The tea-growing regions of Sri Lanka are clustered mostly among the mountains of the island’s central massif and its southern foot hills. Once thickly forested and largely inaccessible to humans, the central mountains were known to the ancient Sinhalese as Mayarata, the Country of Illusions. It was said to be haunted by demons and spirits. This fearsome reputation, together with more tangible threats posed by wild beasts, venomous snakes, landslides, rock falls and the ever-present danger of simply losing one’s way in the forest, kept most people away from the high hills. Settlement was almost nonexistent except in the valleys and around the city of Kandy. Only foresters, hermits and fugitives had any reason to enter the Mayarata. Thus it was that after the annexation of the Kandyan kingdom in 1815, the British found themselves in possession of vast tracts of virgin mountain forest. Imperial enterprise soon found a way of putting the acquisition to good use. By 1840, there were already about two hundred coffee-estates dotted about the hills; then came a boom in coffee on the London market, fuelling a land-rush. Down came the high forests, acre after acre, to be replaced by endless, regimented rows of coffee-bushes. At the peak of the coffee enterprise in 1878, no less than 113,000 ha. (278,000 acres) were under cultivation. The blight that was to destroy the enterprise had by then already made its appearance, and by the end of the 1880s, Ceylon coffee was finished. Looking around for a commercial crop to replace it, the planters settled on tea. They soon discovered that the tea-bush was far better suited to the climate and terrain than coffee ever was; indeed, the hill country of Ceylon – known today as Sri Lanka – proved to be capable of producing the finest tea in the world. It has been doing so ever since.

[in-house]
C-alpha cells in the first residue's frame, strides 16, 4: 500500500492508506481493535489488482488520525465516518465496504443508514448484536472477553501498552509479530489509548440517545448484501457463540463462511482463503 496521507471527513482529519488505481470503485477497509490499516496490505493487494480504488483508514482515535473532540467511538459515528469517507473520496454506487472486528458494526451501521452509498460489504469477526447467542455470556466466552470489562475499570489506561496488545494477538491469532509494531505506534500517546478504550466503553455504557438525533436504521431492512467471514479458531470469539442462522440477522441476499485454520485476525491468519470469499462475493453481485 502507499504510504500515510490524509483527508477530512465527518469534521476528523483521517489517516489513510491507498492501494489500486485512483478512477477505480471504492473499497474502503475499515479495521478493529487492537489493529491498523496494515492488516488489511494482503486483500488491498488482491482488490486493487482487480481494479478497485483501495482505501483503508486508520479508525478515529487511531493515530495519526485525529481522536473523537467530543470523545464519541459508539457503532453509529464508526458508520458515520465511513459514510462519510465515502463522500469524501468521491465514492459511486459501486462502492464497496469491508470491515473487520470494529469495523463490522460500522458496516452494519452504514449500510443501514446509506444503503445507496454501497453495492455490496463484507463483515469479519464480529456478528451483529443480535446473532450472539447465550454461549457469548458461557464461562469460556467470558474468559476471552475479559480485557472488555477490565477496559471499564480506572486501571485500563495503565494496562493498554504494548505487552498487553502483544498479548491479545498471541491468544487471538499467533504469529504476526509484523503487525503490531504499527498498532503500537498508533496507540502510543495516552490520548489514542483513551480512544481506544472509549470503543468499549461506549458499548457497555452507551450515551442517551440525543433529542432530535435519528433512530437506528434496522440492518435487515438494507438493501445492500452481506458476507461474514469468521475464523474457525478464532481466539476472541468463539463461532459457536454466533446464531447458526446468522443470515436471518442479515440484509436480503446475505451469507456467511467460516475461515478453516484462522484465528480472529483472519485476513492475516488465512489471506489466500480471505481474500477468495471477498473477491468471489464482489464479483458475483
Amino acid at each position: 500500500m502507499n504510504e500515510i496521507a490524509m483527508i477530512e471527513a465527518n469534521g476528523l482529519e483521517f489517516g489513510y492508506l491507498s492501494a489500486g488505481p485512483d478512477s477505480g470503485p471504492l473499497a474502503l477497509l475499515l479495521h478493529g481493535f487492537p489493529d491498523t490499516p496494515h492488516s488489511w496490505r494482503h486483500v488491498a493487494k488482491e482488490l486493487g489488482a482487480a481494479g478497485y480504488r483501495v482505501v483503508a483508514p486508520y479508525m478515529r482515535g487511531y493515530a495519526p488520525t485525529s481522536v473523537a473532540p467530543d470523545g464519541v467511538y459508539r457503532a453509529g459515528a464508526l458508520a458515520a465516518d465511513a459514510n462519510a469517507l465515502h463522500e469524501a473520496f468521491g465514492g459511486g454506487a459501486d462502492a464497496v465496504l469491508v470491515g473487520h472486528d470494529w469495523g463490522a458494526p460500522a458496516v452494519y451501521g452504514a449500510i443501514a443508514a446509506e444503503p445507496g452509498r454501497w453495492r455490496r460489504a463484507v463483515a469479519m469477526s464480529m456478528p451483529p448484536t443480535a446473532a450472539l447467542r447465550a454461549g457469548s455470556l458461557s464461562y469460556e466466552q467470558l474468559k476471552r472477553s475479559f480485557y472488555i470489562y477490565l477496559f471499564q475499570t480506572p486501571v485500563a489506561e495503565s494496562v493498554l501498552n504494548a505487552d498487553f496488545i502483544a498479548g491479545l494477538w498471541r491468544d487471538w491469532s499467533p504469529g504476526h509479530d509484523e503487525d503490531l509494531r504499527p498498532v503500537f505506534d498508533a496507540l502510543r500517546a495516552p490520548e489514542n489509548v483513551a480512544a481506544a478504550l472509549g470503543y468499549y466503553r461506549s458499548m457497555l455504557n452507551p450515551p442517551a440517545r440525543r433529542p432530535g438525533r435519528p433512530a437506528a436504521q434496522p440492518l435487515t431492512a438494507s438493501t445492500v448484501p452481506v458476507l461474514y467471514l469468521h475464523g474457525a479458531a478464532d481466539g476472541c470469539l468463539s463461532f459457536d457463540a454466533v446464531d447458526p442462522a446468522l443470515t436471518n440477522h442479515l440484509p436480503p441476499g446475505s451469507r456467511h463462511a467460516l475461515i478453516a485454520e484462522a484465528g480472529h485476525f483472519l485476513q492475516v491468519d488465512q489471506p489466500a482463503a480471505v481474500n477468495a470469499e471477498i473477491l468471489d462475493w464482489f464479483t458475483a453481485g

Like the great wine-growing regions of France, the tea country of Sri Lanka is divided up into several strictly-defined regions or ‘districts’, each of which is known for producing teas of a particular character. There are seven districts in all. Each presents a unique combination of climate and terrain that leaves its mark on the tea it produces, regardless of price point or estate of origin. Of course, there is considerable variation between sub-districts and individual estates, between successive crops taken from the same estate in successive years and even between different hillsides on the same estate; yet despite such differences, the regional character of the tea is always evident to the experienced taster or connoisseur.